During the call: everyone will be given a chance to speak in order to give their perspective on things
- Understanding everyone’s pain points around PRs/Quality etc
- primarily reach consensus on things we can do today to improve things.
- Additionally, an understanding of what longer term improvements would look like and what the first step towards it is.
Design process: https://notes.status.im/yuoZp0jRSz2fdGWkVW6bSg?view
Big PR’s are not necessarily an issue for Design and actually have some benefits over small PR’s.
- When it concerns redesign of a feature (e.g. Wallet) there is lower risk of inconsistency in the UI when using a bigger PR. The smaller the PR, the higher the risk that some PR’s tied to an end-to-end flow make it through release while others don’t. One might include a reference to a settings screen while the PR that includes the actual Setting item does not make it. This results in a host of upgradability concerns in designing the UI on top of existing complexity, in turn leading to increased risk of dead ends and inconsistencies in end-to-end user flows.
Solution to create smaller PR’s is twofold:
Pure discipline; creating separate issues for anything that is out of scope of a given PR, but tied to the user flow. Including a timeline and upgrade path.
Hide under flag until related PR’s are approved; Where would it be possible to specify what related GitHub issues are? Can it be a precondition to have these specified to have a PR be approved?
- Another benefit of a big PR is that the responsible designer can more easily carve out time to take a detailed look to compare implementation to design. Often the designer is already working on a new project. All require problem solving, meaning they are depth first in another topic. Switching attention to review small PR’s frequently disturbs focus on a new problem and creates inefficiency in the design process.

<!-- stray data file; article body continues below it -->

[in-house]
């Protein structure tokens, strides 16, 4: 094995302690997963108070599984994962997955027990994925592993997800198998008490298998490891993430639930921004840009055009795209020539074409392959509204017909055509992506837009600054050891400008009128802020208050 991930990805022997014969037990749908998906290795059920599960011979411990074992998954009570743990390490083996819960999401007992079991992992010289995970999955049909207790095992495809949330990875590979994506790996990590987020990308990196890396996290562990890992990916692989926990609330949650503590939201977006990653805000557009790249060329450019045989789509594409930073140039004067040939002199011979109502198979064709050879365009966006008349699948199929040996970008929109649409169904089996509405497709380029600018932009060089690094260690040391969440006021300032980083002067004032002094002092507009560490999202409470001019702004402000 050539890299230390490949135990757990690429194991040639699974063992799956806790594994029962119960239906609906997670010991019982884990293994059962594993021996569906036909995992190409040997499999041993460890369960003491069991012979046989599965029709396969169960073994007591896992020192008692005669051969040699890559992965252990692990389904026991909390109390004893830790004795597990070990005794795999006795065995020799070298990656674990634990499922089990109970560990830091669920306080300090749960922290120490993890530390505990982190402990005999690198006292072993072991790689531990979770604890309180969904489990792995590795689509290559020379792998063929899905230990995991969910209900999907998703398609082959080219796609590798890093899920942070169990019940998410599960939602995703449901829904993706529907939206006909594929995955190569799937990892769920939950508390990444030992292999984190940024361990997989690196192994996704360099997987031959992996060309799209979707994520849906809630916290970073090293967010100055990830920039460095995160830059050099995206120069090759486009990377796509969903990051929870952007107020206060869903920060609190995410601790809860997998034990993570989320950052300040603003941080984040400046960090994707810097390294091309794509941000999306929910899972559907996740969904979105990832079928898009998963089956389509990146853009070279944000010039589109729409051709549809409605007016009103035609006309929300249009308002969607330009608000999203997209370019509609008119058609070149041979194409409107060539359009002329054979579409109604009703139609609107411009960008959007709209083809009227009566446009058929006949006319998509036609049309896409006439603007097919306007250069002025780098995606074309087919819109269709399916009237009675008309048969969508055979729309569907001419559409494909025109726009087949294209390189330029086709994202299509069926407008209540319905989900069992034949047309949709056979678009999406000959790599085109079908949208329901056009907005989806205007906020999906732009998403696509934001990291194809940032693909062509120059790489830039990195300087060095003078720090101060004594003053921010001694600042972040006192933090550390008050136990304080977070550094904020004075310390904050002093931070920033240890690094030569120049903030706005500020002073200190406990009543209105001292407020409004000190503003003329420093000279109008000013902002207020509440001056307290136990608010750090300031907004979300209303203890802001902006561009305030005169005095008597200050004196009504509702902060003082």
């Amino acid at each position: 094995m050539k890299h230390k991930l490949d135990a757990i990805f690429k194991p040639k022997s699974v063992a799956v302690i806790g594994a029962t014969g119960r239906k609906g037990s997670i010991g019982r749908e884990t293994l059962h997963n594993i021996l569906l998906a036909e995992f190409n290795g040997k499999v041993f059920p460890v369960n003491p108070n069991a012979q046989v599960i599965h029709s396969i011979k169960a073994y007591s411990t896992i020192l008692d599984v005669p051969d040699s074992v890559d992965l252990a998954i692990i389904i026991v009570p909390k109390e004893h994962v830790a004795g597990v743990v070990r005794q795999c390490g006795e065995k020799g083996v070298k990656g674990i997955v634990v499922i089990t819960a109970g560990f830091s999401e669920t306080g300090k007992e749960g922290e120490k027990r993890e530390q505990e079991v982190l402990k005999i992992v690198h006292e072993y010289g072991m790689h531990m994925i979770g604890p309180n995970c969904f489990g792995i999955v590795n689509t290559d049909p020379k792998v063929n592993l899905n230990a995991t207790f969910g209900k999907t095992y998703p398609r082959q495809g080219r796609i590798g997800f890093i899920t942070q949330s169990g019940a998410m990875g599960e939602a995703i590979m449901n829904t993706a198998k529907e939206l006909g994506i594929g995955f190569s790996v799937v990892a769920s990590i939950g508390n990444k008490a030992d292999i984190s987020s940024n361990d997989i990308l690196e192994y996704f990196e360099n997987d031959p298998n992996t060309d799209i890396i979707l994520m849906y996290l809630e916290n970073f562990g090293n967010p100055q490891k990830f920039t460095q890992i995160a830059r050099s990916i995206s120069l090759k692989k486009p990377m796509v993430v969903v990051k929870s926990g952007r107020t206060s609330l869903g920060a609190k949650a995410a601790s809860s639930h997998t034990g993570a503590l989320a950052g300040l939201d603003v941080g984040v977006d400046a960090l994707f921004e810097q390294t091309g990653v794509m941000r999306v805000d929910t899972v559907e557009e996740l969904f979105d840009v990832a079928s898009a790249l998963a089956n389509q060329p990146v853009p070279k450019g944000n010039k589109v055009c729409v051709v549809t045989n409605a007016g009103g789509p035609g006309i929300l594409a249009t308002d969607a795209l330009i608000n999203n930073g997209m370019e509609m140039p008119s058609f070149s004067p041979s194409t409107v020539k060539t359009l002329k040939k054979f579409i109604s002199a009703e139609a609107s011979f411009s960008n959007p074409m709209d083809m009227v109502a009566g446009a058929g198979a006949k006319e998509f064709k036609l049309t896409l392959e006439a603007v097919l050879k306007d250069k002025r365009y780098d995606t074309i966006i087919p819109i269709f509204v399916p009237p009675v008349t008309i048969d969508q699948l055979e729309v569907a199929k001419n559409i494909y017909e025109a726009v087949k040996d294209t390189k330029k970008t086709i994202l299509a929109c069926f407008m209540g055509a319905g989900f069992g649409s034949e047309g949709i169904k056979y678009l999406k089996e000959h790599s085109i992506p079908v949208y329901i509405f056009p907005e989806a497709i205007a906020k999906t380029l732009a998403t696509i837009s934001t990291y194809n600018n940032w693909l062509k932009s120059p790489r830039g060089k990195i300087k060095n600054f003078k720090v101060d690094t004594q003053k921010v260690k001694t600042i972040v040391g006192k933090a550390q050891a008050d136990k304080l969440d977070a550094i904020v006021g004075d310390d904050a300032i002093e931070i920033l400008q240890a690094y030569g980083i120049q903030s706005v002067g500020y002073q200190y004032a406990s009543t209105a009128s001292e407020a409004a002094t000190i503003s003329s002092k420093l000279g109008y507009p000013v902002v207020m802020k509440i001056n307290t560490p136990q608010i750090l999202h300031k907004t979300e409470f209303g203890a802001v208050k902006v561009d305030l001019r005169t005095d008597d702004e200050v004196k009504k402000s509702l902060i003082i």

Solution to create smaller PR’s is:
- Allow for a dedicated time slot to review a bunch of smaller PR’s; consequence being that it might take a while for a designer to review as to not disrupt ongoing in-depth work on another project.
Benefit of small PR’s:
Seeing more rapid improvement and is desirable for PR’s that affect a single component, screen or interaction with no ties to other parts of the app.
Easier to assess what improvements are in the pipeline; more readable.
Design POV on PR process
Designers are often not invited as reviewer when a PR is created. Having someone of DEV, QA, Design should be common practice for PR’s that affect UI.
PR’s should be created after a sanity check by the developer. If implementation deviates from the design it’s more effective to directly contact the designer for additional specs, alternatives, assets, than to create the PR. Definition of Done for a PR is “Looks like the design”.
Figma uses virtual pixels, probably best is to agree on a scaling factor to address responsiveness @maciej, any other thoughts on this?
Understood that version control and before-after views of changes to a design can speed up not necessarily the PR process, but implementation in cases of changes after handoff. Looking at how to pull before - after updates and version info into GitHub with help of @Pedro. Meantime, version history (last update) can be found in Figma (Menu > File > Show Version History). Designers can name and describe changes there. @maciej @andmironov @denis Does this sound doable?
Automated testing process https://notes.status.im/xPIDLnyQThycTMKFqI2tIA?view
Manual QA process: https://notes.status.im/m8I37aiXTQS7LnMffta3gw?view
today’s call agenda and meeting notes: https://notes.status.im/C5pj8g7gQOu9Wo8PtDZsMw?edit
ADR: https://github.com/status-im/status-react/pull/7584 - let’s follow up in a few Core Dev calls to see if things are better, as well as to check in on progress of the two longer term projects. cc @cammellos @Anton
@volodymyr.kozieiev @rachel @anna thoughts on Desktop release? Not super prio, but perhaps we can take a nightly that seems Good Enough once we have mobile UI and call that the next alpha/beta release? This will ensure people don’t download nasty nightlies.
@oskarth, totally agree that we can release new desktop as soon as mobile ui ready. I think we can even temporarily comment out wallet to reduce work surface and add it in the next release. Wdyt?
Sounds good to me